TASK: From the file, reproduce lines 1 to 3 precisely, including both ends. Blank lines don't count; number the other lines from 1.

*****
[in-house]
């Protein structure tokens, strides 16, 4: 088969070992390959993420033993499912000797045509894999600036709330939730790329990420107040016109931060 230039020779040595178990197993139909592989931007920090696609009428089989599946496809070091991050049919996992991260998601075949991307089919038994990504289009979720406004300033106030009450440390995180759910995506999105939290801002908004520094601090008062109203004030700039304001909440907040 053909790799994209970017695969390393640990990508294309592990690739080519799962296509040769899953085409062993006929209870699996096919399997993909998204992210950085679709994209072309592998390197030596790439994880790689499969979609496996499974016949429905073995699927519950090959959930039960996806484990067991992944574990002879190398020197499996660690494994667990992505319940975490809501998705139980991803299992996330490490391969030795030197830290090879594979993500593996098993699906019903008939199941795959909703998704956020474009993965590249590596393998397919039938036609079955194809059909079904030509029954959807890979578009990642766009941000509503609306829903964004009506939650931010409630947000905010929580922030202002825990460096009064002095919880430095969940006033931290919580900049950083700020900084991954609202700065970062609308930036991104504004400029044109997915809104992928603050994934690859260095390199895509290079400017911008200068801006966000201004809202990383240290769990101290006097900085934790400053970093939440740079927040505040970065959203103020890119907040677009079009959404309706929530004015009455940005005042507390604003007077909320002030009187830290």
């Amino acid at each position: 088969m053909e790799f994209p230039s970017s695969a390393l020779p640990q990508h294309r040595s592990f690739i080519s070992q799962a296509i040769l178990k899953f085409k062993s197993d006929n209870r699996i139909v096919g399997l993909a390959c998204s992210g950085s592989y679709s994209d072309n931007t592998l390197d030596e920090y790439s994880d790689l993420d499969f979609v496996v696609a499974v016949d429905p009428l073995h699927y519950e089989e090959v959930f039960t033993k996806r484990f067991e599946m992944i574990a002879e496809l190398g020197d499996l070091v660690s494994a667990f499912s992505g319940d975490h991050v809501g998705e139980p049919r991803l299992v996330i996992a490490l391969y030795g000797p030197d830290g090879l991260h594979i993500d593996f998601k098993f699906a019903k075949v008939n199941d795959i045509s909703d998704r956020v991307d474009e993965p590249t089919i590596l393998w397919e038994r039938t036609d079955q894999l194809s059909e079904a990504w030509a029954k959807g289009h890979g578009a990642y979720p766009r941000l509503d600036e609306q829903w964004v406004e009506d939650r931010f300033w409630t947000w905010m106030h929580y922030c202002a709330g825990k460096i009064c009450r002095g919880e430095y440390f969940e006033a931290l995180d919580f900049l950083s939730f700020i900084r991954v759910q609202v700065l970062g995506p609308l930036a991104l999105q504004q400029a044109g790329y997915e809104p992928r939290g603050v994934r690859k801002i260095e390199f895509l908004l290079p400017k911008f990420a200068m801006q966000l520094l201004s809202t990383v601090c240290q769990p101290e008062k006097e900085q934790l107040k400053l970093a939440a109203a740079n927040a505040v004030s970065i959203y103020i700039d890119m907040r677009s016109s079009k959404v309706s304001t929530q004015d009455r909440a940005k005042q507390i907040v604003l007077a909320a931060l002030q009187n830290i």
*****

[in-house]
């Protein structure tokens, strides 16, 4: 088969070992390959993420033993499912000797045509894999600036709330939730790329990420107040016109931060 230039020779040595178990197993139909592989931007920090696609009428089989599946496809070091991050049919996992991260998601075949991307089919038994990504289009979720406004300033106030009450440390995180759910995506999105939290801002908004520094601090008062109203004030700039304001909440907040 053909790799994209970017695969390393640990990508294309592990690739080519799962296509040769899953085409062993006929209870699996096919399997993909998204992210950085679709994209072309592998390197030596790439994880790689499969979609496996499974016949429905073995699927519950090959959930039960996806484990067991992944574990002879190398020197499996660690494994667990992505319940975490809501998705139980991803299992996330490490391969030795030197830290090879594979993500593996098993699906019903008939199941795959909703998704956020474009993965590249590596393998397919039938036609079955194809059909079904030509029954959807890979578009990642766009941000509503609306829903964004009506939650931010409630947000905010929580922030202002825990460096009064002095919880430095969940006033931290919580900049950083700020900084991954609202700065970062609308930036991104504004400029044109997915809104992928603050994934690859260095390199895509290079400017911008200068801006966000201004809202990383240290769990101290006097900085934790400053970093939440740079927040505040970065959203103020890119907040677009079009959404309706929530004015009455940005005042507390604003007077909320002030009187830290």
């Amino acid at each position: 088969m053909e790799f994209p230039s970017s695969a390393l020779p640990q990508h294309r040595s592990f690739i080519s070992q799962a296509i040769l178990k899953f085409k062993s197993d006929n209870r699996i139909v096919g399997l993909a390959c998204s992210g950085s592989y679709s994209d072309n931007t592998l390197d030596e920090y790439s994880d790689l993420d499969f979609v496996v696609a499974v016949d429905p009428l073995h699927y519950e089989e090959v959930f039960t033993k996806r484990f067991e599946m992944i574990a002879e496809l190398g020197d499996l070091v660690s494994a667990f499912s992505g319940d975490h991050v809501g998705e139980p049919r991803l299992v996330i996992a490490l391969y030795g000797p030197d830290g090879l991260h594979i993500d593996f998601k098993f699906a019903k075949v008939n199941d795959i045509s909703d998704r956020v991307d474009e993965p590249t089919i590596l393998w397919e038994r039938t036609d079955q894999l194809s059909e079904a990504w030509a029954k959807g289009h890979g578009a990642y979720p766009r941000l509503d600036e609306q829903w964004v406004e009506d939650r931010f300033w409630t947000w905010m106030h929580y922030c202002a709330g825990k460096i009064c009450r002095g919880e430095y440390f969940e006033a931290l995180d919580f900049l950083s939730f700020i900084r991954v759910q609202v700065l970062g995506p609308l930036a991104l999105q504004q400029a044109g790329y997915e809104p992928r939290g603050v994934r690859k801002i260095e390199f895509l908004l290079p400017k911008f990420a200068m801006q966000l520094l201004s809202t990383v601090c240290q769990p101290e008062k006097e900085q934790l107040k400053l970093a939440a109203a740079n927040a505040v004030s970065i959203y103020i700039d890119m907040r677009s016109s079009k959404v309706s304001t929530q004015d009455r909440a940005k005042q507390i907040v604003l007077a909320a931060l002030q009187n830290i």